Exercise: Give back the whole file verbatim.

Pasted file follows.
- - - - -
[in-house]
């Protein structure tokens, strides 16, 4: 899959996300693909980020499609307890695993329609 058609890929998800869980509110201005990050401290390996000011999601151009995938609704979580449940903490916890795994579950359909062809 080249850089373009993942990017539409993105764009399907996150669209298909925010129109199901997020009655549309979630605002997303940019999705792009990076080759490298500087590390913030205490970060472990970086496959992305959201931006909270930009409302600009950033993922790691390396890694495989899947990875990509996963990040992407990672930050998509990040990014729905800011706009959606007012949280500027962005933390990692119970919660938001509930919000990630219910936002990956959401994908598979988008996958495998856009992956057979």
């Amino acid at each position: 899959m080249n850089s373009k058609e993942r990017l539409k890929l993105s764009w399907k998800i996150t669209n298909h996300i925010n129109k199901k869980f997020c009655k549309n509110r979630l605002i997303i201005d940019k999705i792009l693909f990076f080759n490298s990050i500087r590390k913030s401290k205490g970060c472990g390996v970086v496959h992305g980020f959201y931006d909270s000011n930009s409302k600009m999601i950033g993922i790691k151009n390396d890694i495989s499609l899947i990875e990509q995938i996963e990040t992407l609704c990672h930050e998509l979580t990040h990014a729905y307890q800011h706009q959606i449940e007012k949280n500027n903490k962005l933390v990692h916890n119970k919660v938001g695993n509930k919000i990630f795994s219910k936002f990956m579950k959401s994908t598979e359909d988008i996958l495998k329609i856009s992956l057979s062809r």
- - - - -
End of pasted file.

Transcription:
[in-house]
């Protein structure tokens, strides 16, 4: 899959996300693909980020499609307890695993329609 058609890929998800869980509110201005990050401290390996000011999601151009995938609704979580449940903490916890795994579950359909062809 080249850089373009993942990017539409993105764009399907996150669209298909925010129109199901997020009655549309979630605002997303940019999705792009990076080759490298500087590390913030205490970060472990970086496959992305959201931006909270930009409302600009950033993922790691390396890694495989899947990875990509996963990040992407990672930050998509990040990014729905800011706009959606007012949280500027962005933390990692119970919660938001509930919000990630219910936002990956959401994908598979988008996958495998856009992956057979």
């Amino acid at each position: 899959m080249n850089s373009k058609e993942r990017l539409k890929l993105s764009w399907k998800i996150t669209n298909h996300i925010n129109k199901k869980f997020c009655k549309n509110r979630l605002i997303i201005d940019k999705i792009l693909f990076f080759n490298s990050i500087r590390k913030s401290k205490g970060c472990g390996v970086v496959h992305g980020f959201y931006d909270s000011n930009s409302k600009m999601i950033g993922i790691k151009n390396d890694i495989s499609l899947i990875e990509q995938i996963e990040t992407l609704c990672h930050e998509l979580t990040h990014a729905y307890q800011h706009q959606i449940e007012k949280n500027n903490k962005l933390v990692h916890n119970k919660v938001g695993n509930k919000i990630f795994s219910k936002f990956m579950k959401s994908t598979e359909d988008i996958l495998k329609i856009s992956l057979s062809r």